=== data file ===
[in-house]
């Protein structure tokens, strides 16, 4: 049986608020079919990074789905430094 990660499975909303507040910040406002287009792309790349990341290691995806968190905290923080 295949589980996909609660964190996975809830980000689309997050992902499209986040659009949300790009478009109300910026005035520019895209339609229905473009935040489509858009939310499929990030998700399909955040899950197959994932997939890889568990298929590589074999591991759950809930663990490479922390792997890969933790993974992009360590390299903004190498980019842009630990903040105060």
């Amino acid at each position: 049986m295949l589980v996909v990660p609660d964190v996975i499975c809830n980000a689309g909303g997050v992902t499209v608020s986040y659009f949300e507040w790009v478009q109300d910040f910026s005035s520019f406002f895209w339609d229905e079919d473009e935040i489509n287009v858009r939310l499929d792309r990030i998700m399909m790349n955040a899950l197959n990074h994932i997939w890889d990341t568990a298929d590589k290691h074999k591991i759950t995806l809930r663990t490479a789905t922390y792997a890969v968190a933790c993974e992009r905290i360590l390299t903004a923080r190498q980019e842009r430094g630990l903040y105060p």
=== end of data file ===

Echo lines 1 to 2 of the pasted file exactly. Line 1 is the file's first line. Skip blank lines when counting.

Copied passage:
[in-house]
């Protein structure tokens, strides 16, 4: 049986608020079919990074789905430094 990660499975909303507040910040406002287009792309790349990341290691995806968190905290923080 295949589980996909609660964190996975809830980000689309997050992902499209986040659009949300790009478009109300910026005035520019895209339609229905473009935040489509858009939310499929990030998700399909955040899950197959994932997939890889568990298929590589074999591991759950809930663990490479922390792997890969933790993974992009360590390299903004190498980019842009630990903040105060």